How the contributions study came to be might be more interesting than its findings, which establish conclusively that conservative corporate members of the Exchange Council give lots of money -- $516.2 million over the past 20 years -- to conservative legislative members of the Exchange Council, conservative ballot initiatives and conservative state party organizations.
It has pretty much been this way since 1973 when conservatives founded the non-profit to provide a forum or exchange, if you will, between public and private conservatives. The Exchange Council claims more than 2,000 members with a website touting limited government, free markets and federalism.
The Center for Media and Democracy, a liberal activist group based in Wisconsin, has spurred a revival of interest in the ALEC. Center organizers posted about 800 model bills it said were leaked to them on a site called ALEC Exposed. The Center contends these bills are proof that conservative legislative and corporate leaders are covertly hijacking the American lawmaking process.
This “relatively little-known” (Los Angeles Times) “shadowy group” (Capital Times, Madison, WI), a “secret nonprofit” (The Business Insider), has been referred to in 291 news stories over the past year and 1,080 over the past five years, with 2,680 references in all in newspapers, magazines, blogs and news wires during that time, according to a Nexis database search.
Suspicion of the council surfaced in March when Republican Party officials in Wisconsin asked for and received e-mails from the state-sponsored account of a University of Wisconsin history professor, William Cronon. Cronon suggested on his personal blog the Exchange Council was responsible for the spate of Republican-backed laws being passed in Wisconsin and other states.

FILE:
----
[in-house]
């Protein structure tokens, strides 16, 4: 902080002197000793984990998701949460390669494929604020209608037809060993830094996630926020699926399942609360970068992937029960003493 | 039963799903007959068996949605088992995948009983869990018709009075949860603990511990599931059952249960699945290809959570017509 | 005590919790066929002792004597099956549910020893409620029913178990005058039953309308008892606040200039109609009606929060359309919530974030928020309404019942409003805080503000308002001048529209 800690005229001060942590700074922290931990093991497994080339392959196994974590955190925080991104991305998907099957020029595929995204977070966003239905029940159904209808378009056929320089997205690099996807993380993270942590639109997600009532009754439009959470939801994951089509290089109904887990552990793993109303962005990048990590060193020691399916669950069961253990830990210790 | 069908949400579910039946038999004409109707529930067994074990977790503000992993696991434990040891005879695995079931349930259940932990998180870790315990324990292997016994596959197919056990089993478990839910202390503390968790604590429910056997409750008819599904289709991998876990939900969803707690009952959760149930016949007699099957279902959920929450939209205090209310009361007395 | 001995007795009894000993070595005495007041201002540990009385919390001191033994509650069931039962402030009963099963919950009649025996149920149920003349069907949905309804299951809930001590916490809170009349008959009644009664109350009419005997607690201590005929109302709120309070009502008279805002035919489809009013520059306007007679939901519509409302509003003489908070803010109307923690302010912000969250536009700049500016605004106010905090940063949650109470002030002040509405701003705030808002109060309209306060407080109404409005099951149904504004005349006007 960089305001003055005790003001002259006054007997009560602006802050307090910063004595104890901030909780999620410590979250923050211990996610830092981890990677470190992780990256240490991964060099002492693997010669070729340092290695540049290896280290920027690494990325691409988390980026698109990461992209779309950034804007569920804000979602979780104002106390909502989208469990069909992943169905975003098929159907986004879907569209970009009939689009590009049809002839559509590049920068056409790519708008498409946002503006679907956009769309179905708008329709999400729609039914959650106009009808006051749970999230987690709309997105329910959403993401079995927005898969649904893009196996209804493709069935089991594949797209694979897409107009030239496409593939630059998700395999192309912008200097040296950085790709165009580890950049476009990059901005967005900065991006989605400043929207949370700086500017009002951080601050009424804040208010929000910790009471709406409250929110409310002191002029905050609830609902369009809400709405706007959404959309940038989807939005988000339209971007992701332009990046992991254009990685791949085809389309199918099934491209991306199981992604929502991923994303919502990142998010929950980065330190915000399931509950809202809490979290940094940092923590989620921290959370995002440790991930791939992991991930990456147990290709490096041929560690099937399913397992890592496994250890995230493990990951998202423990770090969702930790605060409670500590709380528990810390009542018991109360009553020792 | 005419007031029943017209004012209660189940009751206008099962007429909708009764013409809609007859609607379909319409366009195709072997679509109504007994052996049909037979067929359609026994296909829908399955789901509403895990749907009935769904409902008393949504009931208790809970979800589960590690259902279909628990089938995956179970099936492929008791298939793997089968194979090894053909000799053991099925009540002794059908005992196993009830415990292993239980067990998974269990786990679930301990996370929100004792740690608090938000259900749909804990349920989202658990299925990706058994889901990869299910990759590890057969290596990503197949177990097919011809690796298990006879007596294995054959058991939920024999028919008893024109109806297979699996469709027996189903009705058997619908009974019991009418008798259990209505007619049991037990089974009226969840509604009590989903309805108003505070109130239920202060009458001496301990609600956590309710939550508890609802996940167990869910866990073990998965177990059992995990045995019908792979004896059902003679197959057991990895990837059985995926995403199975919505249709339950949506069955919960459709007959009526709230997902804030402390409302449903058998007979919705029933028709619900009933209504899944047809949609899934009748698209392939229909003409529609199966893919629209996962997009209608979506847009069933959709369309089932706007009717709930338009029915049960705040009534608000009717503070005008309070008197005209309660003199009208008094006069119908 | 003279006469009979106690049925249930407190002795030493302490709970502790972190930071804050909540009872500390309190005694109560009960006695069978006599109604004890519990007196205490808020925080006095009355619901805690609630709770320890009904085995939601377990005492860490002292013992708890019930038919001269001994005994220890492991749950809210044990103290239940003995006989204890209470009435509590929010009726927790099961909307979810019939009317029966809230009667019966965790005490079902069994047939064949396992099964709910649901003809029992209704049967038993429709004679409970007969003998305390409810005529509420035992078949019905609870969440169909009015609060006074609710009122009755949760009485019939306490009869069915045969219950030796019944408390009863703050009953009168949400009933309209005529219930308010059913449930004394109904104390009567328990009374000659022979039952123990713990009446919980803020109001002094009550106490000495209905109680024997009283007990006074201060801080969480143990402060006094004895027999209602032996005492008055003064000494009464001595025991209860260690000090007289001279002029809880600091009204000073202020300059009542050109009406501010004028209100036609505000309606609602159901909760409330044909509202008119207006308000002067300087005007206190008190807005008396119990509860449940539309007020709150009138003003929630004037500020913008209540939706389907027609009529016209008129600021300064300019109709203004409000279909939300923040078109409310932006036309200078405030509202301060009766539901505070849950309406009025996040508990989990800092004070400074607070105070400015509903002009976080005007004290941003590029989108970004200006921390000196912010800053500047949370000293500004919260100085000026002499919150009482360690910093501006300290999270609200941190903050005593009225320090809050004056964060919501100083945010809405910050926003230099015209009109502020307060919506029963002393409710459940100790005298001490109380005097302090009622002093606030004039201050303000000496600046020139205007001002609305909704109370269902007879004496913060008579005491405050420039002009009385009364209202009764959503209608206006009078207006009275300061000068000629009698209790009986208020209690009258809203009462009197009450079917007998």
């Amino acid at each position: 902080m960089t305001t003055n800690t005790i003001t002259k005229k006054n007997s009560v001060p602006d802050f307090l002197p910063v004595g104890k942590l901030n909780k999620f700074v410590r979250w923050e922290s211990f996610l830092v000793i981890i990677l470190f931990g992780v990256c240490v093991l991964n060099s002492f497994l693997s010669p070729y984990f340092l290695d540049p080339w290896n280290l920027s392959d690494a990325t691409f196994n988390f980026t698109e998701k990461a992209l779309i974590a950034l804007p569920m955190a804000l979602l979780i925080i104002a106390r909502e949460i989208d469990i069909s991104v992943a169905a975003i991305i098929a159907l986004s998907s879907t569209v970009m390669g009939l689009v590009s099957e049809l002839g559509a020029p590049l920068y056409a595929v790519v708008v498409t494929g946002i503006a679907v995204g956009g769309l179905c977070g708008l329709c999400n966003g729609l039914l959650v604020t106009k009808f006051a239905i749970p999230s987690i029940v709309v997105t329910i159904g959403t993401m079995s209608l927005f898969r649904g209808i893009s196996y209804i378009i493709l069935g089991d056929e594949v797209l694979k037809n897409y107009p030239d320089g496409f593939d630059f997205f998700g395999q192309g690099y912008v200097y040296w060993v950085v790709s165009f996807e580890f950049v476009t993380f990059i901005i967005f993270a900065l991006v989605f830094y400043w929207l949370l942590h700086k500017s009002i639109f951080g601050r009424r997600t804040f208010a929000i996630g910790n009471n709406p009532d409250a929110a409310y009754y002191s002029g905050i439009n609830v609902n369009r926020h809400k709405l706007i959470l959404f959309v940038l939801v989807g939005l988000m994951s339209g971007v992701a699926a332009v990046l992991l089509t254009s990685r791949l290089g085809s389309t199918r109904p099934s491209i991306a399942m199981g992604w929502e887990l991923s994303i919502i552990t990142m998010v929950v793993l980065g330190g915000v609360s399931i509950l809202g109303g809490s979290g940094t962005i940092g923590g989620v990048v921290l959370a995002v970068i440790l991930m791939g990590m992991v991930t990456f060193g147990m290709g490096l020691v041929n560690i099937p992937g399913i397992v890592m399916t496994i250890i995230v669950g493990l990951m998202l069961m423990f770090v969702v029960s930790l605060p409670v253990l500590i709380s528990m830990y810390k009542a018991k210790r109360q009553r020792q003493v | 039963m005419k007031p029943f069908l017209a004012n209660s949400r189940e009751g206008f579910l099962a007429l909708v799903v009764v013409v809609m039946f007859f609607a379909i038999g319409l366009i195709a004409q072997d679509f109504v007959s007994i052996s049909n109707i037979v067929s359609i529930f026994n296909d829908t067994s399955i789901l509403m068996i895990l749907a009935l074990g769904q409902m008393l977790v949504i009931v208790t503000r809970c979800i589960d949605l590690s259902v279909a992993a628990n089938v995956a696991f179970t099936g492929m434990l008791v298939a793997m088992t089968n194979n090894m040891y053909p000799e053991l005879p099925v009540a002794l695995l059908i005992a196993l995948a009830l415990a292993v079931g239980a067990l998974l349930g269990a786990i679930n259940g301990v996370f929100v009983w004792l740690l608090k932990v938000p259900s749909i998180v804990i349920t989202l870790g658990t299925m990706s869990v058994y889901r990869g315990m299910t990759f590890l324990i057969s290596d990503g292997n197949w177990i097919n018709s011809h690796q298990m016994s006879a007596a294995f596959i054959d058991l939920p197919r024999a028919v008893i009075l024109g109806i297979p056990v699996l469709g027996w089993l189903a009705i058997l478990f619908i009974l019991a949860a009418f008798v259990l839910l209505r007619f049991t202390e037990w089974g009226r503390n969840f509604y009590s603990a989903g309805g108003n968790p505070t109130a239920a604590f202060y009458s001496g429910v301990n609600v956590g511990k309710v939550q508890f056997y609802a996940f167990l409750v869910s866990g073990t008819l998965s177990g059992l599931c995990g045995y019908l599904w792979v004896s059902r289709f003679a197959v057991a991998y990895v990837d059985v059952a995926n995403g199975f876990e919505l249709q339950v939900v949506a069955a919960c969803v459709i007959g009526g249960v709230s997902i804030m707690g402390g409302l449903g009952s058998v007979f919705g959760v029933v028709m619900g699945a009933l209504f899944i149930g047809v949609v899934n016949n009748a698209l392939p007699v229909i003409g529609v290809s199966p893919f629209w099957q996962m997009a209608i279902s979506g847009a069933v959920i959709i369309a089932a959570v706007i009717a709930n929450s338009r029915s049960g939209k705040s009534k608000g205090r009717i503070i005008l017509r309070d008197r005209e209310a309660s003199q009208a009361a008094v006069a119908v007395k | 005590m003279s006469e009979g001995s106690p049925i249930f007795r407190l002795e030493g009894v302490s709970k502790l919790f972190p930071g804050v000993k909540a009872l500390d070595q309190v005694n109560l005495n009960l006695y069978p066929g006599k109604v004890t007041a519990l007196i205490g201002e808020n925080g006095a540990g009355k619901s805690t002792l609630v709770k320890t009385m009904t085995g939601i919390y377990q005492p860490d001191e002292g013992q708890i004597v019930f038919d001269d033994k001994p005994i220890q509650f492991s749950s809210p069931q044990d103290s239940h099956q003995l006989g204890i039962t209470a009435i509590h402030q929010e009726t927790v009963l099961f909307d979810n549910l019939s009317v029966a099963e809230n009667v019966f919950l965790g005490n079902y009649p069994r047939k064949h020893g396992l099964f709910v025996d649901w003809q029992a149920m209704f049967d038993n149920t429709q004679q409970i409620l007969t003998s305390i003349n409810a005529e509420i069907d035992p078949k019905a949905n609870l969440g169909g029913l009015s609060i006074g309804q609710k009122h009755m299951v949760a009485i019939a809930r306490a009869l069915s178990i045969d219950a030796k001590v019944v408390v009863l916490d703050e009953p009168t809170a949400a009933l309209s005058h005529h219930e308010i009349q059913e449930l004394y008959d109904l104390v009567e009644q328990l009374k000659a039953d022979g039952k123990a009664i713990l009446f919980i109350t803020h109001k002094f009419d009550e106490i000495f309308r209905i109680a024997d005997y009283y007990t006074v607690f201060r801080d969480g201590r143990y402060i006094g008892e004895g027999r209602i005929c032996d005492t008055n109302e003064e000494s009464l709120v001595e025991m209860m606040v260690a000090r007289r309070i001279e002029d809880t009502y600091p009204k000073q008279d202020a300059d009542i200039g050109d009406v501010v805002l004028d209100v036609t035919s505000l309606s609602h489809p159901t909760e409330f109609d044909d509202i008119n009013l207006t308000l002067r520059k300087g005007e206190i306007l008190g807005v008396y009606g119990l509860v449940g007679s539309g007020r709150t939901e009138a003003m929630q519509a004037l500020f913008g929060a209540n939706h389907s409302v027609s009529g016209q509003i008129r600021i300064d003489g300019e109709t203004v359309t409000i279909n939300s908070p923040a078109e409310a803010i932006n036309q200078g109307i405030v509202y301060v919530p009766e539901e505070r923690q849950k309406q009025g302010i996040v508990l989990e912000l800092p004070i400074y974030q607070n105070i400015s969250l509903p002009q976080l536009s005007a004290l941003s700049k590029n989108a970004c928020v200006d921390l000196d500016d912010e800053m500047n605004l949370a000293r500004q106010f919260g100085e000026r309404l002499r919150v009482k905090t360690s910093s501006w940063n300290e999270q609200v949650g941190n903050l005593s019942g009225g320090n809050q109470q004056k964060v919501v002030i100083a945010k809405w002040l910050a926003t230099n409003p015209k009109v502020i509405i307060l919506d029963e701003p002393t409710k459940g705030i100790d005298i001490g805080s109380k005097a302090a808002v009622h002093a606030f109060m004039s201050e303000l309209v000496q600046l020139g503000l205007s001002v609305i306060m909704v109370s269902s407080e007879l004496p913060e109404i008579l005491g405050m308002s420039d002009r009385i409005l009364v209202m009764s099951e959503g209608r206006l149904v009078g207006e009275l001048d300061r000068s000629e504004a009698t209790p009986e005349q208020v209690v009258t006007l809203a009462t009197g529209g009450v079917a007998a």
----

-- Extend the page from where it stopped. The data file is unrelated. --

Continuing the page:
The e-mails failed to reveal Cronon politicking on state time.
Because of the council leak, the Institute for Money in State Politics was able to link specific corporate money with specific legislators and issues. Of the $516.2 million given over the past 20 years, corporate donors spent $228.3 million on campaigns in support of issues on ballots in various states. Another $202.1 million went to candidates and $85.8 million went to almost exclusively Republican state committees.
Perry was, by far, the most popular donor target in Texas. Former Republican House Speaker and Exchange Council member, Tom Craddick, got $878,000 from corporate council members.
Other leaders were: State Sen. Troy Fraser, R-Horseshoe Bay, $315,000; Rep. Phil King, R-Weatherford, $163,000; and Sen. Kel Seliger, R-Amarillo, $124,000.
None of this donating, the totals of which are available to the public through legally required contribution reports, is illegal. It does, however, raises questions about the ways laws get made and passed, according to the Institute report:
The bottom line is, all sides of corporate America met willing partners at ALEC conferences, sat side by side with lawmakers to draft industry-friendly legislation, and helped those lawmakers win elections to ensure that their legislation had the best possible chance of passage.
Contact Mark Lisheron at 512-299-2318 or firstname.lastname@example.org or on Twitter at @marktxwatchdog.
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Photo of money by flickr user elycefeliz, used via a Creative Commons license.